I remember seeing Ricciarelli in Ballo on TV from Covent Garden in about 1975, before I really got into opera (that was a couple of years later). The funny thing is that I remember finding her voice disappointing, a bit lacking in body and colour, and that is an impression that remained virtually every time I saw her subsequently, which was quite frequently in the late 70s and early 80s -- Don Carlo, Aida (an embarrassingly poor performance), Otello, Ballo, Trovatore … The only time she really convinced me was as Bellini’s Giulietta, and I think bel canto was probably her real thing, since she could make the most of her morbidezza!

          • grimoaldo says:

            That Covent Garden 75 Ballo is where the duet aj posted comes from monty.
            I posted the link to the whole thing a couple of weeks ago, Domingo / Ricciarelli /Capucilli /Grist cond Abbado, it’s wonderful:

            Also not long since marshie and I were rhapsodising about Ricciarelli here:

            http://parterre.com/2012/11/01/once-in-half-a-lifetime/comment-page-1/

            and I posted her in a clip from her perfect Luisa Miller from around the same time,(of course this was immediately followed by “she shouldn’t have sung all those heavy parts and ruined her voice” etc type comments) here is the Act One finale with Domingo and Bruson and her:

          • MontyNostry says:

            I thought it was maybe that one. I remember Reri Grist making the most favourable impression on me at the time!

          • Cocky Kurwenal says:

            Ricciarelli has a chapter in Matheopoulos’s first Diva book and is therefore immortal.

          • MontyNostry says:

            Ricciarelli made a good point in that book (and La Matheopoulos showed up at Robert le Diable’s first night last week, hair more raven-hued than ever) when she said that Desdemona’s pleading for Cassio is like a housewife nagging her husband for a new fur coat when he has more important matters on his mind!

          • messa di voce says:

            “like a housewife nagging her husband for a new fur coat when he has more important matters on his mind!”

            Life imitates art. Isn’t that the story of the last 20 years for Ricciarelli?

          • MontyNostry says:

            Is she still together with Pippo? (How they got it together is described in Matheopoulos’s book too … ‘A romantic cold supper’ in Katia’s hotel …)

          • manou says:

            Pippo Bowed off.

          • kennedet says:

            Interesting discussion re: underrated singers. Contrary to that, I think Pavarotti was “over hyped” endlessly by the media and the public. His personality outweighed (no pun intended) the true significance of that sound. IMHO, I haven’t heard a tenor sound like that in the past 50 years. It’s incredibly thrilling to be in the Met when singers can unleash such emotions and an overwhelming response from the audience!!

    • Enzo Bordello says:

      Is she really that underrated? That saddens me. She was my first Mimi (1974) and a favorite Desdemona, Luisa Miller, BALLO and BOCCANEGRA Amelia, etc. Her early Verdi complete opera recordings for Philips are first-rate. Yes, she went on too long, took on a lot of stuff she had no business singing and now debases herself on Italian television presumably for money. But I treasure the prime years of her career.

      • J. G. Pastorkyna says:

        Underrated is a vague word. One can be underrated from underexposure: for instance Katherine Ciesinski, as intelligent and musical as Von Stade yet obscure and quasi-forgotten. Ricciarelli is underrated from overexposure: she recorded some of her big projects late (Ballo, Aida, Otello), and these allow us to perceive, with hindsight, some technical issues that were always present, notably the unsupported sound. If she had retired in 1980, she would be a legend of Cerquetti-like aura. Did the meat-and-potato repertoire shorten her career? Hard to say. But clearly she was most comfortable singing pieces like Legnano and Foscari.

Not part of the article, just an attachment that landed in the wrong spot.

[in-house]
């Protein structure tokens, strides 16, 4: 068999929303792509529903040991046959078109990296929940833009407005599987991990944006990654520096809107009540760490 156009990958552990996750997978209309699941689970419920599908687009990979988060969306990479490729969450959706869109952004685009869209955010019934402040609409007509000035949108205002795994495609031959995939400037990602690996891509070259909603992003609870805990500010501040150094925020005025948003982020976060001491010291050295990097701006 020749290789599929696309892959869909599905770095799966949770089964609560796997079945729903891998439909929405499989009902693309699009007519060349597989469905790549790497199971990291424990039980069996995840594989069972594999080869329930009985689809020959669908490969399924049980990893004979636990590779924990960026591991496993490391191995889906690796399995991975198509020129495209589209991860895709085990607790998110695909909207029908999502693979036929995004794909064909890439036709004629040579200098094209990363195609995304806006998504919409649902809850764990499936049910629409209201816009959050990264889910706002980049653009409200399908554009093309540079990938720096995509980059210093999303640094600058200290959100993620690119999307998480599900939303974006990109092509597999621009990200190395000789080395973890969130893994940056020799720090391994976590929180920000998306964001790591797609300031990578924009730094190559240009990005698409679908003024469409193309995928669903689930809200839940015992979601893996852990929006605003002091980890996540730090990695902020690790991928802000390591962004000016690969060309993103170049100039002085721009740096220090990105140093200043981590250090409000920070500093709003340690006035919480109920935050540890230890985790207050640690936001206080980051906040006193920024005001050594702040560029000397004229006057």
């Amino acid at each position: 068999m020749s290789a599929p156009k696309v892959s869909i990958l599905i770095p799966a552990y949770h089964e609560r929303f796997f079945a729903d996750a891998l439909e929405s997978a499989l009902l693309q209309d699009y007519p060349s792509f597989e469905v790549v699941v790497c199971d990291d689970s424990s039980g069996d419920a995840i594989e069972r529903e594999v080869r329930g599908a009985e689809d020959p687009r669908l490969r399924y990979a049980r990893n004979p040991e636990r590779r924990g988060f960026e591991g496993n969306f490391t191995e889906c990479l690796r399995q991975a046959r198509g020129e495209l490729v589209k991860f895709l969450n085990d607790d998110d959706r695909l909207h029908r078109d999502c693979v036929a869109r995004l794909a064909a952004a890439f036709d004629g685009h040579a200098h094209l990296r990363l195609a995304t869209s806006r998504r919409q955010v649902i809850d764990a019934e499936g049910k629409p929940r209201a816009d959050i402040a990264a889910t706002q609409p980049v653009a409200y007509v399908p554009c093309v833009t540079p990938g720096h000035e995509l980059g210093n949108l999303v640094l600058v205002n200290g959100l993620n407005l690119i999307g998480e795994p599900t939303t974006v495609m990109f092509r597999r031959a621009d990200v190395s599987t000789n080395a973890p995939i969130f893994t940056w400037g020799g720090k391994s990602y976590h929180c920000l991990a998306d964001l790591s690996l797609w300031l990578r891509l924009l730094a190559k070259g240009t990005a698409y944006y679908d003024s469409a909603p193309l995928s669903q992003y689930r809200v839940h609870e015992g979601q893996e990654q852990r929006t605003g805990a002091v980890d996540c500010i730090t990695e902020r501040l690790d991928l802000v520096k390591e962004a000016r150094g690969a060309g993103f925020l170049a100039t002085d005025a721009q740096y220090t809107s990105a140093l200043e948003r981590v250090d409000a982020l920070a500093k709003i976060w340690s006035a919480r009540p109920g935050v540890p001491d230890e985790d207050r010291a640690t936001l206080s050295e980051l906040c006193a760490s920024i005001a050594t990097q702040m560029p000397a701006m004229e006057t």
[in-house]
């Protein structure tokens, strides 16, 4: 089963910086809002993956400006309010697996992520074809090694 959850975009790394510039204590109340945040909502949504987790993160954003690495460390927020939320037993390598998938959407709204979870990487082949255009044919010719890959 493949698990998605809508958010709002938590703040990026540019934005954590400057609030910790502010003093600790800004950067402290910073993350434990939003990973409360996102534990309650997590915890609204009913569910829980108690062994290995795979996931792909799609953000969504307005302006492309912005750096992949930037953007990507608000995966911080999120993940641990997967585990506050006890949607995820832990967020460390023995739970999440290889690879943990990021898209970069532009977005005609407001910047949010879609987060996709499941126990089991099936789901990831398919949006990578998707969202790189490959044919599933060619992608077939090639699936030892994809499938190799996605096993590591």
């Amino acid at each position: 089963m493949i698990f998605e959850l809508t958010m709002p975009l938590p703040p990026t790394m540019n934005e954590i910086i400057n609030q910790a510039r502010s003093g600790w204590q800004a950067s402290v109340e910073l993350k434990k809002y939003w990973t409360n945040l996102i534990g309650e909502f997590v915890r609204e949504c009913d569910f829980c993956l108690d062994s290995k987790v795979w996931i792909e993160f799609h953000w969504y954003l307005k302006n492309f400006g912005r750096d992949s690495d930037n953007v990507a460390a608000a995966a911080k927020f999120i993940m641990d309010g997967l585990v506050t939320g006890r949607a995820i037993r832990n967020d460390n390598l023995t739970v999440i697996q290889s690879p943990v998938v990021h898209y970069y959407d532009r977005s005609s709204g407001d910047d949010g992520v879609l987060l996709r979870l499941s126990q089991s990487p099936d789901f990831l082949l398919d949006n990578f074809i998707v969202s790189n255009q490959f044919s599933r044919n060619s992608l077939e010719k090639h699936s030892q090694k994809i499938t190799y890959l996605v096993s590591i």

• Arianna a Nasso says:

        Ricciarelli’s career is rather old fashioned in how quickly it moved at the start. Born in 1946, she only sang leading roles and had hit the major houses (Met, Covent Garden, La Scala) before she was even 30. The natural talent was immense, but even her earliest RCA recordings, you can hear incipient technical issues. There was a decade of true greatness (the 1970s), luckily much of it preserved, but it was largely built on her natural gifts. If you don’t have your technique solidified by your mid-30s, you’re in for a quick fall.

      • Bill says:

        Ricciarelli sang intermittantly in Vienna from
        1973 until 1996 so 23 years -- her last role there
        was Maria Stuarta (following Gruberova, Mara
        Zampieri and preceding the endearing Coelho) essayed the Donizetti heroine from 1987 until 1996. When I saw Ricciarelli as Maria Stuarta circa 1986 (with Baltsa) Ricciarelli seemed to be able to tackle the florid passages with aplomb, sang with beautiful if somewhat uneven tone, was a very sympathetic and attractive character on the stage and was well received by the audience. She actually surprised me as I thought of her more first as a Liu, a Mimi, a good lyric Verdi
        soprano (Desdemona, Amelia in Boccanegra, Luisa Miller) and did not realize that she had such
        flexibility in her voice. She was hardly an operetic footnote, singing important roles in all the most important opera houses -- Turandot was probably not a role for her (but then Cebotari, a true lyric, was successful as Turandot) and I never heard Ricciarelli sing it but on recordings. She came on when Caballe and Freni were already well established in some of the same roles -- not an easy task and had also to contend with Pilou and Cotrubas in the more lyrical Italian fach (Liu, Mimi, Traviata for example, and as Micaela where Ricciarelli’s voice was less even than either Pilou or Cotrubus or the younger Freni.